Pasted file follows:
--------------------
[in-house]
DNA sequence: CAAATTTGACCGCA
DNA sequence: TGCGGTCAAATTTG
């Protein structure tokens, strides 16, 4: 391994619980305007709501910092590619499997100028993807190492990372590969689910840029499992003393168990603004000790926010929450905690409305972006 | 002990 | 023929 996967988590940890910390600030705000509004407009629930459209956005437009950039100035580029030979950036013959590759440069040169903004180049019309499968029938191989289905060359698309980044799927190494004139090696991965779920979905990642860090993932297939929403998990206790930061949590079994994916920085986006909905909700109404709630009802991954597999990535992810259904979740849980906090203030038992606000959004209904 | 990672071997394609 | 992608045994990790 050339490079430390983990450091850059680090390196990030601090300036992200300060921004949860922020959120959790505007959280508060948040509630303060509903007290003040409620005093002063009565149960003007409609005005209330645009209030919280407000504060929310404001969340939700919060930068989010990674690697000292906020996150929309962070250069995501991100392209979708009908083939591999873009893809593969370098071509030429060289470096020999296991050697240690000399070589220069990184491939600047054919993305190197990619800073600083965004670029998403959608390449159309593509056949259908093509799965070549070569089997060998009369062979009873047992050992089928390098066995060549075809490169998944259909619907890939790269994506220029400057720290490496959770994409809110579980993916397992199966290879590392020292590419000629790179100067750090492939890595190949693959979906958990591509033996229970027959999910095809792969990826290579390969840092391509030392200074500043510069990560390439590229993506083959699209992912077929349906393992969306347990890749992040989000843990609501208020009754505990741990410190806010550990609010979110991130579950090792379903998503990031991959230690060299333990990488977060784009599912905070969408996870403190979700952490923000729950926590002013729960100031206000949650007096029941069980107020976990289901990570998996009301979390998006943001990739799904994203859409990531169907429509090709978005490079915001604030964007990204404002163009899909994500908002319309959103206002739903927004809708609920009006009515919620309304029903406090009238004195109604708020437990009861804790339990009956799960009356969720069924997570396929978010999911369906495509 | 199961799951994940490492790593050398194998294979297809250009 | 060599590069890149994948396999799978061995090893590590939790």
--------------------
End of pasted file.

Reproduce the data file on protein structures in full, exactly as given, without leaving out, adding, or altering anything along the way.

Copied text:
[in-house]
DNA sequence: CAAATTTGACCGCA
DNA sequence: TGCGGTCAAATTTG
């Protein structure tokens, strides 16, 4: 391994619980305007709501910092590619499997100028993807190492990372590969689910840029499992003393168990603004000790926010929450905690409305972006 | 002990 | 023929 996967988590940890910390600030705000509004407009629930459209956005437009950039100035580029030979950036013959590759440069040169903004180049019309499968029938191989289905060359698309980044799927190494004139090696991965779920979905990642860090993932297939929403998990206790930061949590079994994916920085986006909905909700109404709630009802991954597999990535992810259904979740849980906090203030038992606000959004209904 | 990672071997394609 | 992608045994990790 050339490079430390983990450091850059680090390196990030601090300036992200300060921004949860922020959120959790505007959280508060948040509630303060509903007290003040409620005093002063009565149960003007409609005005209330645009209030919280407000504060929310404001969340939700919060930068989010990674690697000292906020996150929309962070250069995501991100392209979708009908083939591999873009893809593969370098071509030429060289470096020999296991050697240690000399070589220069990184491939600047054919993305190197990619800073600083965004670029998403959608390449159309593509056949259908093509799965070549070569089997060998009369062979009873047992050992089928390098066995060549075809490169998944259909619907890939790269994506220029400057720290490496959770994409809110579980993916397992199966290879590392020292590419000629790179100067750090492939890595190949693959979906958990591509033996229970027959999910095809792969990826290579390969840092391509030392200074500043510069990560390439590229993506083959699209992912077929349906393992969306347990890749992040989000843990609501208020009754505990741990410190806010550990609010979110991130579950090792379903998503990031991959230690060299333990990488977060784009599912905070969408996870403190979700952490923000729950926590002013729960100031206000949650007096029941069980107020976990289901990570998996009301979390998006943001990739799904994203859409990531169907429509090709978005490079915001604030964007990204404002163009899909994500908002319309959103206002739903927004809708609920009006009515919620309304029903406090009238004195109604708020437990009861804790339990009956799960009356969720069924997570396929978010999911369906495509 | 199961799951994940490492790593050398194998294979297809250009 | 060599590069890149994948396999799978061995090893590590939790």